Monetising Jio is a priority at RIL, and the new aggregator platform—which will hold all the Jio apps—is key here too. It will become the company that holds all the services which don’t fall under the telecom licensing. The structure will be as follows: The platform, as a wholly-owned subsidiary of RIL, will own Reliance Jio Infocomm which, in turn, will hold the licence for providing mobile and broadband services. The platform company, which will render additional services to more than 350 million subscribers of Jio, will become more valuable than the telecom network, believes Ambani, and needs to be monetised separately. As Uday Shankar, president of Walt Disney (Asia Pacific) who was instrumental in launching OTT platform Hotstar, puts it: “Jio has really been a catalyst for video viewership in the country and it has also done great work with Jio TV to expand overall viewership.” As a result, the company is likely to seek two strategic investors—one for Jio and another for the platform company. 5
“In the executive suite,we are constantly churning ideas on what and how we should do business.... We are just warming up to a new phase in Reliance.”P.M.S. Prasad, executive director, RIL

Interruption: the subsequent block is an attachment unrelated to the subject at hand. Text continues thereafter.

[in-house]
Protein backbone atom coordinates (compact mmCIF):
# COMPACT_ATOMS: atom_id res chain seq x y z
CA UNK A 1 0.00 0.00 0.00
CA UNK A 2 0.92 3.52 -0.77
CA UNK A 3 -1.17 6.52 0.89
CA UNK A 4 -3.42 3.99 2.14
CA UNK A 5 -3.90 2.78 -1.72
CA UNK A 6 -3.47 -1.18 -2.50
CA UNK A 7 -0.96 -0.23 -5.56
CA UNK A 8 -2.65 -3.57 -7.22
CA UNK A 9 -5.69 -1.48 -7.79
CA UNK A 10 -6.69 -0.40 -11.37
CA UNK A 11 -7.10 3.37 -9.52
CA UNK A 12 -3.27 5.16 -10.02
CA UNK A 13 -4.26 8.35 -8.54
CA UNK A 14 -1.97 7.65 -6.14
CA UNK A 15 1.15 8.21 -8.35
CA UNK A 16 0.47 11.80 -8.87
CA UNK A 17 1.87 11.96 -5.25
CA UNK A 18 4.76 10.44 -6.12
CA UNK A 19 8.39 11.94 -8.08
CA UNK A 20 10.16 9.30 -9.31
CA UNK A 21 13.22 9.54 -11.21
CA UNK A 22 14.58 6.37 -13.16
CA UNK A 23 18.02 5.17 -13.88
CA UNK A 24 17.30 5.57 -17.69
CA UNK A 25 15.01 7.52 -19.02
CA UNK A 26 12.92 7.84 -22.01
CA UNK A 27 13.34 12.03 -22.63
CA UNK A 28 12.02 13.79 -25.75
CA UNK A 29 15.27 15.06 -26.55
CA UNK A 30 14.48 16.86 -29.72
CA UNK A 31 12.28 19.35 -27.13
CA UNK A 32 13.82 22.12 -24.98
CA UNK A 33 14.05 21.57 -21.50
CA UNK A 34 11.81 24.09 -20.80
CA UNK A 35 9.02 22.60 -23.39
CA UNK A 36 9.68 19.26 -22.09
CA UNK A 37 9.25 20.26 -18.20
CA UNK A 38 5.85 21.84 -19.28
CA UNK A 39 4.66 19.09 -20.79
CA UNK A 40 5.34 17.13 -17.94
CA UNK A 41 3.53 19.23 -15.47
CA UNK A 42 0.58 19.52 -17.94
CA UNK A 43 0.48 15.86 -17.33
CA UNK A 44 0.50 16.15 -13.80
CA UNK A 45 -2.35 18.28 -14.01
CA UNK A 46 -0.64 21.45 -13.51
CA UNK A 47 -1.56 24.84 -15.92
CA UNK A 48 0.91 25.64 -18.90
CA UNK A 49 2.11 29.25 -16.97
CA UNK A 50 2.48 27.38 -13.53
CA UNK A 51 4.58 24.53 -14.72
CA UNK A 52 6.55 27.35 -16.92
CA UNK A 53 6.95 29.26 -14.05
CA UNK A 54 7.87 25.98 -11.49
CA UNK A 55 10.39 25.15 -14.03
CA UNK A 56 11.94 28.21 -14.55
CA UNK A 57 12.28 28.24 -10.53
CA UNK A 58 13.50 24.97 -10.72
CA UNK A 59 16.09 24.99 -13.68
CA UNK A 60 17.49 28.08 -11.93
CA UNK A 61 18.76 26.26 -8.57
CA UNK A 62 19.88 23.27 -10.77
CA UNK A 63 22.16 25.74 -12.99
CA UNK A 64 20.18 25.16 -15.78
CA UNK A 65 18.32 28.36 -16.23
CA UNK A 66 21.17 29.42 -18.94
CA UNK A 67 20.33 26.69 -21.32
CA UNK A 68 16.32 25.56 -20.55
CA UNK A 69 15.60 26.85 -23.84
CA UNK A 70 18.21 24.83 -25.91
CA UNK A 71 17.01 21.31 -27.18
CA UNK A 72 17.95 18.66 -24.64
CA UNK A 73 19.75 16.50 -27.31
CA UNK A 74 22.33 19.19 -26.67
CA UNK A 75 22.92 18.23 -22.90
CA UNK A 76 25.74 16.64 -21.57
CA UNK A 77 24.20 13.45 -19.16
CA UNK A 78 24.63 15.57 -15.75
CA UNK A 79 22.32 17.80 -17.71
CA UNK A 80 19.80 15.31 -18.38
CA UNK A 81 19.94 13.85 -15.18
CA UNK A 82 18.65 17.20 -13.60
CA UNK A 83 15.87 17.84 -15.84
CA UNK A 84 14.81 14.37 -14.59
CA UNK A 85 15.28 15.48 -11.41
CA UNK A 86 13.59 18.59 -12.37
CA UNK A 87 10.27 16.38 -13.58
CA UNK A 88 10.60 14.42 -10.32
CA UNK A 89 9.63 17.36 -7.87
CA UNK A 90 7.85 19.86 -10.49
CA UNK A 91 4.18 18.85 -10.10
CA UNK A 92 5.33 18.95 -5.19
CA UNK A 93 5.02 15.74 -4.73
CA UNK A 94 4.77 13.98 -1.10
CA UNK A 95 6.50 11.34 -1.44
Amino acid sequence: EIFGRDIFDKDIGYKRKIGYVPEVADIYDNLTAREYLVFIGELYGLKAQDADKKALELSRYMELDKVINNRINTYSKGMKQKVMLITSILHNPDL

The platform approach extends to the retail business too. At the AGM in August, Ambani said beta trails of Reliance Retail’s digital commerce venture have delivered promising results and the company would soon unveil Reliance New Commerce, integrating merchants, consumers, and producers through a digital platform. He expects the platform to transform the unorganised retail, or kirana, market. At present, the unorganised sector accounts for 90% of India’s retail industry. The RIL e-commerce platform will enable small merchants to have access “to everything that large enterprises and large e-commerce players are able to do”, Ambani had said at the meeting. He estimates that the kiranas will add a $700-billion opportunity to its organised retail quest, which he has been expanding quickly in recent years. “The target for opening new stores this year [2,842 in FY19] is staggering,” V. Subramaniam, executive director of Reliance Retail, says. It is also through the retail business that